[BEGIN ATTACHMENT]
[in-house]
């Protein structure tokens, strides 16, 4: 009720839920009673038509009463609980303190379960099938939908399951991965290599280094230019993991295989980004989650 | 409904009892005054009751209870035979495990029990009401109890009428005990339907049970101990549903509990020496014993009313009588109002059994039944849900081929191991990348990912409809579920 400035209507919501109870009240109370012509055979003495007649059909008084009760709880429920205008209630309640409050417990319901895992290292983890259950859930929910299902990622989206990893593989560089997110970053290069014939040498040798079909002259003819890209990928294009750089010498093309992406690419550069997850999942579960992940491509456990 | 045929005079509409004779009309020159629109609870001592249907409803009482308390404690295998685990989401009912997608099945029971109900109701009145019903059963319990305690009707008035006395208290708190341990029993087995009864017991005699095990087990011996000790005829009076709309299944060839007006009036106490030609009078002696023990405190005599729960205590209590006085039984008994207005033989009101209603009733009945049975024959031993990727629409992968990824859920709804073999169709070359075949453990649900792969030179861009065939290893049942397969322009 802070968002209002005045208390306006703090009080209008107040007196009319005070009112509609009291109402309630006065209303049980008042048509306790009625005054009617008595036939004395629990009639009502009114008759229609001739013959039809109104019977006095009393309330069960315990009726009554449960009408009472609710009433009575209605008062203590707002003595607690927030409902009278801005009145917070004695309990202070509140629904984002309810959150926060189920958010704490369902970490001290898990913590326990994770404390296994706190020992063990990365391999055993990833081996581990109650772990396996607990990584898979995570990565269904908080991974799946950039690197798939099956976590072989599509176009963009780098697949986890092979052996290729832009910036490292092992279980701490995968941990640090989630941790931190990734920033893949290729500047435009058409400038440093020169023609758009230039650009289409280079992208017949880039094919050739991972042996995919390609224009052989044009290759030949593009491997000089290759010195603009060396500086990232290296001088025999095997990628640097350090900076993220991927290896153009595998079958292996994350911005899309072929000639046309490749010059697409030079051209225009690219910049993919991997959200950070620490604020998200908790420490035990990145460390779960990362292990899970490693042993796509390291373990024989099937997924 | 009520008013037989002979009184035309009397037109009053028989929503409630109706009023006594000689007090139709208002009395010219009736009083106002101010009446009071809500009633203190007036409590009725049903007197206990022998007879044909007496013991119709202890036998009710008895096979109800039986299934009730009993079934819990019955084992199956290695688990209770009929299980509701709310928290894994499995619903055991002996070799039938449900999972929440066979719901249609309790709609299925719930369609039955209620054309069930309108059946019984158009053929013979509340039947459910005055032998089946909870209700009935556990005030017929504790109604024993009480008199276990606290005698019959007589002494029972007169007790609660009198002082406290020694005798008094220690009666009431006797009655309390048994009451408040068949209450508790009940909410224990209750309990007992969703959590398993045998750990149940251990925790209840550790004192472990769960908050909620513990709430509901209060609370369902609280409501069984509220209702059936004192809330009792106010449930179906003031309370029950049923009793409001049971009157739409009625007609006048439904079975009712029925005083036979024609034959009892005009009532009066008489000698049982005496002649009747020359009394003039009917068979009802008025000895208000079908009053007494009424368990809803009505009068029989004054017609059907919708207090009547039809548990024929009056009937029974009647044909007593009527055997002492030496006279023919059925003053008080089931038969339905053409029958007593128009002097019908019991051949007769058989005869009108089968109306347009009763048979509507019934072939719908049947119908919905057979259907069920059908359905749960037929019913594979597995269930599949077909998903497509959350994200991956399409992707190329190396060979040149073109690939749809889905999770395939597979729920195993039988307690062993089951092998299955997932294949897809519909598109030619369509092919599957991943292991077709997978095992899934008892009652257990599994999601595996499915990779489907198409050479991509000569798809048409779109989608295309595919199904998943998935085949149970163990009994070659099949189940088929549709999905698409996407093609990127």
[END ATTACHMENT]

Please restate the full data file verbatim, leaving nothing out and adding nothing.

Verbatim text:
[in-house]
């Protein structure tokens, strides 16, 4: 009720839920009673038509009463609980303190379960099938939908399951991965290599280094230019993991295989980004989650 | 409904009892005054009751209870035979495990029990009401109890009428005990339907049970101990549903509990020496014993009313009588109002059994039944849900081929191991990348990912409809579920 400035209507919501109870009240109370012509055979003495007649059909008084009760709880429920205008209630309640409050417990319901895992290292983890259950859930929910299902990622989206990893593989560089997110970053290069014939040498040798079909002259003819890209990928294009750089010498093309992406690419550069997850999942579960992940491509456990 | 045929005079509409004779009309020159629109609870001592249907409803009482308390404690295998685990989401009912997608099945029971109900109701009145019903059963319990305690009707008035006395208290708190341990029993087995009864017991005699095990087990011996000790005829009076709309299944060839007006009036106490030609009078002696023990405190005599729960205590209590006085039984008994207005033989009101209603009733009945049975024959031993990727629409992968990824859920709804073999169709070359075949453990649900792969030179861009065939290893049942397969322009 802070968002209002005045208390306006703090009080209008107040007196009319005070009112509609009291109402309630006065209303049980008042048509306790009625005054009617008595036939004395629990009639009502009114008759229609001739013959039809109104019977006095009393309330069960315990009726009554449960009408009472609710009433009575209605008062203590707002003595607690927030409902009278801005009145917070004695309990202070509140629904984002309810959150926060189920958010704490369902970490001290898990913590326990994770404390296994706190020992063990990365391999055993990833081996581990109650772990396996607990990584898979995570990565269904908080991974799946950039690197798939099956976590072989599509176009963009780098697949986890092979052996290729832009910036490292092992279980701490995968941990640090989630941790931190990734920033893949290729500047435009058409400038440093020169023609758009230039650009289409280079992208017949880039094919050739991972042996995919390609224009052989044009290759030949593009491997000089290759010195603009060396500086990232290296001088025999095997990628640097350090900076993220991927290896153009595998079958292996994350911005899309072929000639046309490749010059697409030079051209225009690219910049993919991997959200950070620490604020998200908790420490035990990145460390779960990362292990899970490693042993796509390291373990024989099937997924 | 009520008013037989002979009184035309009397037109009053028989929503409630109706009023006594000689007090139709208002009395010219009736009083106002101010009446009071809500009633203190007036409590009725049903007197206990022998007879044909007496013991119709202890036998009710008895096979109800039986299934009730009993079934819990019955084992199956290695688990209770009929299980509701709310928290894994499995619903055991002996070799039938449900999972929440066979719901249609309790709609299925719930369609039955209620054309069930309108059946019984158009053929013979509340039947459910005055032998089946909870209700009935556990005030017929504790109604024993009480008199276990606290005698019959007589002494029972007169007790609660009198002082406290020694005798008094220690009666009431006797009655309390048994009451408040068949209450508790009940909410224990209750309990007992969703959590398993045998750990149940251990925790209840550790004192472990769960908050909620513990709430509901209060609370369902609280409501069984509220209702059936004192809330009792106010449930179906003031309370029950049923009793409001049971009157739409009625007609006048439904079975009712029925005083036979024609034959009892005009009532009066008489000698049982005496002649009747020359009394003039009917068979009802008025000895208000079908009053007494009424368990809803009505009068029989004054017609059907919708207090009547039809548990024929009056009937029974009647044909007593009527055997002492030496006279023919059925003053008080089931038969339905053409029958007593128009002097019908019991051949007769058989005869009108089968109306347009009763048979509507019934072939719908049947119908919905057979259907069920059908359905749960037929019913594979597995269930599949077909998903497509959350994200991956399409992707190329190396060979040149073109690939749809889905999770395939597979729920195993039988307690062993089951092998299955997932294949897809519909598109030619369509092919599957991943292991077709997978095992899934008892009652257990599994999601595996499915990779489907198409050479991509000569798809048409779109989608295309595919199904998943998935085949149970163990009994070659099949189940088929549709999905698409996407093609990127």